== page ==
St. Louis Trip, Day 1 - Friday, July 24, 2015
Driving through Keosauqua, Iowa, we noticed a sign pointing out the Pearson House which was built between 1845 and 1847. We hadn't planned on stopping, and it was not open while we were there, so we admired the buildings and the grounds, but didn't get to see the inside of the house. Also on the property are the Ellis Schoolhouse and a log cabin.
Originally, the second floor of the house was used for Methodist church services. But, what the Pearson House is most noted for is its place as a stop on the Underground Railroad, which helped fugitive slaves on their way to freedom in Canada before the Civil War.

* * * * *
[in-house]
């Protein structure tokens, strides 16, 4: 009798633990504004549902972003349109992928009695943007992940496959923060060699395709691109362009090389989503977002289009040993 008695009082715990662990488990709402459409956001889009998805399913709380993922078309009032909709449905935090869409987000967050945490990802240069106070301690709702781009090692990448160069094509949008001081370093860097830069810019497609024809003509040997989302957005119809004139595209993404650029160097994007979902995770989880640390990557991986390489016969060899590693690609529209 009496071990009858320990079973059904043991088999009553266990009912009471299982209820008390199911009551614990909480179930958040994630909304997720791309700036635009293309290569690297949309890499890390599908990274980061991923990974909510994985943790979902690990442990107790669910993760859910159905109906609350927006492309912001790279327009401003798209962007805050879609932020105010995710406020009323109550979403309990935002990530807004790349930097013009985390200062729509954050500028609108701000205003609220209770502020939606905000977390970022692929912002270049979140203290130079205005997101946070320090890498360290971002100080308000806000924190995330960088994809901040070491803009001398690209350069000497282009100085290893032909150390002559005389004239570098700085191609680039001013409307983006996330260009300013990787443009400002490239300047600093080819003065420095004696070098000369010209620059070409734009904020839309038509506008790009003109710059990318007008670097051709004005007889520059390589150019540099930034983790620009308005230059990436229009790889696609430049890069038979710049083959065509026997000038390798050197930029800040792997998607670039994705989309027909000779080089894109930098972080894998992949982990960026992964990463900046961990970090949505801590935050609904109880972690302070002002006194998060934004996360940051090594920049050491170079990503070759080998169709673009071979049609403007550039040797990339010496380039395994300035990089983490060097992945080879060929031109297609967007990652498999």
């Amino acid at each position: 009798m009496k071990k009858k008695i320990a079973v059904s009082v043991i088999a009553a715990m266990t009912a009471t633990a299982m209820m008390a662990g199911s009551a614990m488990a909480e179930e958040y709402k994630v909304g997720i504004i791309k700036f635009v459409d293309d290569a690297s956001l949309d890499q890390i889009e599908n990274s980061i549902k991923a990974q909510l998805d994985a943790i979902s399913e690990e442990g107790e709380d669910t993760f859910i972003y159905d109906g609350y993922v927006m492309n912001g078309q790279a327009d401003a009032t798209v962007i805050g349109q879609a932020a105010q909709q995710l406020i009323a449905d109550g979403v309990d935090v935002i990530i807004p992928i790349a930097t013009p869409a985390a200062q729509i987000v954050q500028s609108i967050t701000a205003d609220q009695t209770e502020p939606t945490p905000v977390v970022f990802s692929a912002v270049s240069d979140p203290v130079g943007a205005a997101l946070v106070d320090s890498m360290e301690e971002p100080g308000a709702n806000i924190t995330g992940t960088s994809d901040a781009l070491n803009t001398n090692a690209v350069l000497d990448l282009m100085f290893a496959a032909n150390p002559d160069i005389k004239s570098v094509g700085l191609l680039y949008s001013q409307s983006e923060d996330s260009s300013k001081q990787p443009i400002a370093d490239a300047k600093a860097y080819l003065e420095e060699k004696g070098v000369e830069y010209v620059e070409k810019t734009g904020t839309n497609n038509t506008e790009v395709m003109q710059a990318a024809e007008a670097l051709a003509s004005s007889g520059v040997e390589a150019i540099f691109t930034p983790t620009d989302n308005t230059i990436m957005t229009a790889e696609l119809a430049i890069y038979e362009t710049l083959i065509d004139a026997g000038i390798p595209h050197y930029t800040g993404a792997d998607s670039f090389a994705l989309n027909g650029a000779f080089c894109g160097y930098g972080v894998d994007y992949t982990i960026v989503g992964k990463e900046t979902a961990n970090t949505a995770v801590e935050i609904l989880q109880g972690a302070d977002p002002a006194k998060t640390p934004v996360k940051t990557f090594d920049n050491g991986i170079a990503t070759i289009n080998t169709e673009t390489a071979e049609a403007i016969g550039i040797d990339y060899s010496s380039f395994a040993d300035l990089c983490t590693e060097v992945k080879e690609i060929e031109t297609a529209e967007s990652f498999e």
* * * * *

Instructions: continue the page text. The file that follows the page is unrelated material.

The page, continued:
Under the Fugitive Slave Act of 1850, any person aiding a runaway slave by providing food or shelter would be subject to 6 months' imprisonment and a $1000 fine (Considering inflation, that is $28,000+ in today's currency). No one was ever convicted under this law in Iowa. Still, those who aided runaway slaves were taking a risk in committing what was then considered a criminal act.
It is important to note that just because something is legal, does not necessarily make it moral. And simply because something is illegal does not necessarily make it immoral. In fact, a strong sense of morality may compel a person to do that which is illegal when laws are immoral.
Deuteronomy 23:15, "Thou shalt not deliver unto his master the servant which is escaped from his master unto thee."
"We ought to obey God rather than men." --Acts 5:29